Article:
According to Jeff and Rich Sloan, the founders of StartupNation.com, the best way to do this is to create a superstar list. Write down the names of 12 people who have special gifts and with whom you would like to work, without limiting yourself to people who could fit a current need on your team. Look for people with potential, people with proven skills, and people who are power brokers. Hiring people with potential is less expensive and will allow for growth into a position. Hiring people with proven skills will quickly fill in areas where your business is weak. Power brokers wield a great deal of influence in your community or industry.
If creating a superstar list from your existing network doesn’t meet all your needs, meet viable candidates cheaply through third-party association events, competitors, or social networking sites such as Facebook and LinkedIn.
Manage the Business Side
The United States Small Business Administration is a terrific resource for logistical information – such as how to acquire health and other types of insurance, licenses, and discounts on supplies like business cards and services such as web programming – that is involved with starting your new independent career. You should also enlist the services of a good accountant and lawyer. Your accountant will be responsible for reviewing your business’ books and accurately recording its financial details, preparing tax returns, and overseeing your budgeting and future projections.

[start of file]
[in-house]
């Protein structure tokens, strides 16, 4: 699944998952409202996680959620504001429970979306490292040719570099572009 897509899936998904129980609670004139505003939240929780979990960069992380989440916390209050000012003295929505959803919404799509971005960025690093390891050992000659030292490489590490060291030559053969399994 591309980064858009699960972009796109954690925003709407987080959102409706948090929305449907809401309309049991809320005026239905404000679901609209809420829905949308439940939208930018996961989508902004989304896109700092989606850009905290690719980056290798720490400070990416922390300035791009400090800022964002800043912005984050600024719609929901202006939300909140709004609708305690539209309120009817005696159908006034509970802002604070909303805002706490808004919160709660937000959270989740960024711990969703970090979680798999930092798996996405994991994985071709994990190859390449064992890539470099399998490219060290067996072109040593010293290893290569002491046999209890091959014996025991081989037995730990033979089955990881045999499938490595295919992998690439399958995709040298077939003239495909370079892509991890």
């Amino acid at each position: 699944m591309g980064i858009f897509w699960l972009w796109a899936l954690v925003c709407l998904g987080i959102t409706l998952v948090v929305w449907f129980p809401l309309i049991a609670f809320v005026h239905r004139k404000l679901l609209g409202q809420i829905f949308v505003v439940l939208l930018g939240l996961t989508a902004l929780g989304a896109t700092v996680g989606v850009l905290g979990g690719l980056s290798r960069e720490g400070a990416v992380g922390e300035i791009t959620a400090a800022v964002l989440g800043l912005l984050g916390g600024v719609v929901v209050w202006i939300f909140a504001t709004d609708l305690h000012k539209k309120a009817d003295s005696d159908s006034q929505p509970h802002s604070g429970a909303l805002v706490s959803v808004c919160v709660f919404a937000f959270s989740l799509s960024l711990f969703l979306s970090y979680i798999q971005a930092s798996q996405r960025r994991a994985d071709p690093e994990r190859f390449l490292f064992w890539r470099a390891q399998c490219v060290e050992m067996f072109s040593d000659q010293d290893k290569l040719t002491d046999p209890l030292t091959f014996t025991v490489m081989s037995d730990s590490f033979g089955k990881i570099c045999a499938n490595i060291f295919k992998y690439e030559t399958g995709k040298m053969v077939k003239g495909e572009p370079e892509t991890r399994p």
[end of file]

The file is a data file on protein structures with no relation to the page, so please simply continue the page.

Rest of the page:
Your lawyer should help you establish your new venture as a legal entity (sole-proprietorship, corporation, etc.), determine how equity is issued in your new company, create an ownership structure, outline how employees, consultants, and advisors will be integrated into the business, and prepare for future legal issues involving investment and operations.
Incorporate your budget for these professionals into your cash flow analysis, and hire those who have experience working with entrepreneurs and who have been referred by trusted colleagues and verified by client references. Once they’re on board, establish a protocol for regular communication and a timeline for reaching agreed-upon goals.
Get the Word Out
New entrepreneurs usually don’t have the budget for splashy advertising campaigns or high-priced publicists. Therefore, you’ll need to get a little more creative when it comes to marketing your business. Low cost suggestions include making alliances with related community groups or local companies, sending out a monthly e-mail newsletter, teaching adult education classes, and speaking at nonprofit organization meetings in your industry.
Build a professional website on which you feature core information about your business and promote your expertise via articles you’ve written or been quoted in. Make your site search-engine friendly by having domain names, page titles, and copy that are relevant to your trade, and link to similar sites with good reputations and high traffic. Finally, identify online communities where your target customers gather. Get a feel for each and then offer your educated opinion – sales pitch-free.